The Mobile Observer
Sign up today for our weekly newsletter, providing unique, in-depth coverage of mobile technologies.
Emergence of 3G Services in the United States
Verizon's expanded delivery of 3G CDMA2000 EV-DO services, following its late-2003 initial deployment in Washington, DC, and San Diego, signaled the emergence of high-speed carrier-based data services as a mainstream service offering. Now covering a potential population of 75 million users, almost a third of the company's total cellular coverage footprint, EV-DO offers a near-broadband user experience, with downstream TCP/IP throughput in excess of 500 kilobits per second.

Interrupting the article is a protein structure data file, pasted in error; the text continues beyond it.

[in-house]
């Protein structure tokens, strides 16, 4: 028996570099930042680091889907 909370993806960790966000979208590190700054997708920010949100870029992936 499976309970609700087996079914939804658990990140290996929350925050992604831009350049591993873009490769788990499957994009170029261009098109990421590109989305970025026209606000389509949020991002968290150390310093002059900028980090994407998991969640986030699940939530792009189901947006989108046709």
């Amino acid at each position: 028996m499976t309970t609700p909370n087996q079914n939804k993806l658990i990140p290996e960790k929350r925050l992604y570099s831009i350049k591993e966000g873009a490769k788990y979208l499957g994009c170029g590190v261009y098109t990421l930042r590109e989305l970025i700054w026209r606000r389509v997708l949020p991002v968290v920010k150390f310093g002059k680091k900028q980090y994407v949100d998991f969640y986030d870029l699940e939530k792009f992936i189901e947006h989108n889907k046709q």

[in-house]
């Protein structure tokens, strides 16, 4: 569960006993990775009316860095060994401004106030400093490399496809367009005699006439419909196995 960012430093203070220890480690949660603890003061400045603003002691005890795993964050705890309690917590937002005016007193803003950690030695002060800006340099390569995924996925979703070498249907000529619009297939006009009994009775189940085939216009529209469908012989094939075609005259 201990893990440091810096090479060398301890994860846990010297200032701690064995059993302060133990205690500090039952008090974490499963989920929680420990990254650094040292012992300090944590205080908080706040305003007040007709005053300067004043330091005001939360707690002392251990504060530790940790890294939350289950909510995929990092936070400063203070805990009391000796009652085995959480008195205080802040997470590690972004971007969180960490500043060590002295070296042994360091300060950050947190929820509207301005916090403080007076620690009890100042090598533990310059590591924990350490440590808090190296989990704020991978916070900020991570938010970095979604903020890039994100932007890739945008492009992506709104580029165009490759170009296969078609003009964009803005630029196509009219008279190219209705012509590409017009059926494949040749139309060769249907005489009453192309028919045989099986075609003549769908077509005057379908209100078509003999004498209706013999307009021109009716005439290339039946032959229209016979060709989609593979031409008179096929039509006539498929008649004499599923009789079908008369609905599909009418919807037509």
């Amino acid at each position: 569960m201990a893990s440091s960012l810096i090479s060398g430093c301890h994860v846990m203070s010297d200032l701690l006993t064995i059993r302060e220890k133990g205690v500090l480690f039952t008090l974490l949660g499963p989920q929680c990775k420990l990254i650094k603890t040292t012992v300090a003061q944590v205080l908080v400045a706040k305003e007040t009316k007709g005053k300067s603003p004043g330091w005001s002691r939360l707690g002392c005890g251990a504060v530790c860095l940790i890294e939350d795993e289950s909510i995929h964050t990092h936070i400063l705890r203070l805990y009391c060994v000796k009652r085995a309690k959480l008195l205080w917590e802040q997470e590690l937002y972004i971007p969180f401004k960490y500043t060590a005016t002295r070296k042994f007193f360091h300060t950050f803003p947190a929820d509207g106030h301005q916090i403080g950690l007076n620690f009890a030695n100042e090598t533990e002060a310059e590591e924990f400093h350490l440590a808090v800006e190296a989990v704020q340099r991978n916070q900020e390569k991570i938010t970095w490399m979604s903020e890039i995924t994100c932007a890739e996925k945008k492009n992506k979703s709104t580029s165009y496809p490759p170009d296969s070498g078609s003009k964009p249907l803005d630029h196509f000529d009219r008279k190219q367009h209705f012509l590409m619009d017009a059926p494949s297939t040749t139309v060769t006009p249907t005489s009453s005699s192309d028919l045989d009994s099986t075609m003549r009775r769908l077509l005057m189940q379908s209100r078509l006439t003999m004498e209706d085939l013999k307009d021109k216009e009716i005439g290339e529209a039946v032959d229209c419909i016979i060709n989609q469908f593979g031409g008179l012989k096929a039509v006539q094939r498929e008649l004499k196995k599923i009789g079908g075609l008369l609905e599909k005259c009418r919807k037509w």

The delivery of EV-DO is not only significant for current and future Verizon customers, it also has forced the hand of competitors, who can't afford to let Verizon capture market share for what the industry hopes will be a lucrative market--one that will deliver higher profits at a time of eroding voice revenues. AT&T Wireless followed suit by delivering UMTS data services, the 3G service strategy embraced by GSM carriers. While not as fast as EV-DO, UMTS is a credible high-speed offering that presents a clear migration path to even faster services. The acquisition of AT&T Wireless by Cingular provides the combined company with the additional resources and spectrum to push this network nationwide. Cingular has announced its intention to do so in 2006. Finally, Sprint, which recently merged with Nextel, also has indicated its intention to deliver EV-DO services in 2005.